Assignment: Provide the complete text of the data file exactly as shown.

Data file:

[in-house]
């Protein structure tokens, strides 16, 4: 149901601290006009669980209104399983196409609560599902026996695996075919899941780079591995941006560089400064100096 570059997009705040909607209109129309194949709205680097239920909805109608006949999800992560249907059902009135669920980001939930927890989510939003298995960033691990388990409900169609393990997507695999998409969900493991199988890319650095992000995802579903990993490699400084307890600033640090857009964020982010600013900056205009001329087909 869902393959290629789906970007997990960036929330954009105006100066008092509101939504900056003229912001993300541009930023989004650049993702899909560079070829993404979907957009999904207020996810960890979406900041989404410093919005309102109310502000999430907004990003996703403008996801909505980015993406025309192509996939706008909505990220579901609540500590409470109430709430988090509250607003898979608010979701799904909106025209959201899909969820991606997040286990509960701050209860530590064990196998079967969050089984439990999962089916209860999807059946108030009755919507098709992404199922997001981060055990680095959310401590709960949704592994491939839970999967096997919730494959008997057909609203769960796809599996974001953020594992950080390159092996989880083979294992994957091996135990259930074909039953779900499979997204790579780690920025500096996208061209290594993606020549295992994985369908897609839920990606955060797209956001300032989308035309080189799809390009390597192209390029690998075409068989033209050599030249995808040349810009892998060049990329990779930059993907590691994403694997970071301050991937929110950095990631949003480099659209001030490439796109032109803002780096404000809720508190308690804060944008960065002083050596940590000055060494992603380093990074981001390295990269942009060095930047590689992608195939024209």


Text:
[in-house]
């Protein structure tokens, strides 16, 4: 149901601290006009669980209104399983196409609560599902026996695996075919899941780079591995941006560089400064100096 570059997009705040909607209109129309194949709205680097239920909805109608006949999800992560249907059902009135669920980001939930927890989510939003298995960033691990388990409900169609393990997507695999998409969900493991199988890319650095992000995802579903990993490699400084307890600033640090857009964020982010600013900056205009001329087909 869902393959290629789906970007997990960036929330954009105006100066008092509101939504900056003229912001993300541009930023989004650049993702899909560079070829993404979907957009999904207020996810960890979406900041989404410093919005309102109310502000999430907004990003996703403008996801909505980015993406025309192509996939706008909505990220579901609540500590409470109430709430988090509250607003898979608010979701799904909106025209959201899909969820991606997040286990509960701050209860530590064990196998079967969050089984439990999962089916209860999807059946108030009755919507098709992404199922997001981060055990680095959310401590709960949704592994491939839970999967096997919730494959008997057909609203769960796809599996974001953020594992950080390159092996989880083979294992994957091996135990259930074909039953779900499979997204790579780690920025500096996208061209290594993606020549295992994985369908897609839920990606955060797209956001300032989308035309080189799809390009390597192209390029690998075409068989033209050599030249995808040349810009892998060049990329990779930059993907590691994403694997970071301050991937929110950095990631949003480099659209001030490439796109032109803002780096404000809720508190308690804060944008960065002083050596940590000055060494992603380093990074981001390295990269942009060095930047590689992608195939024209």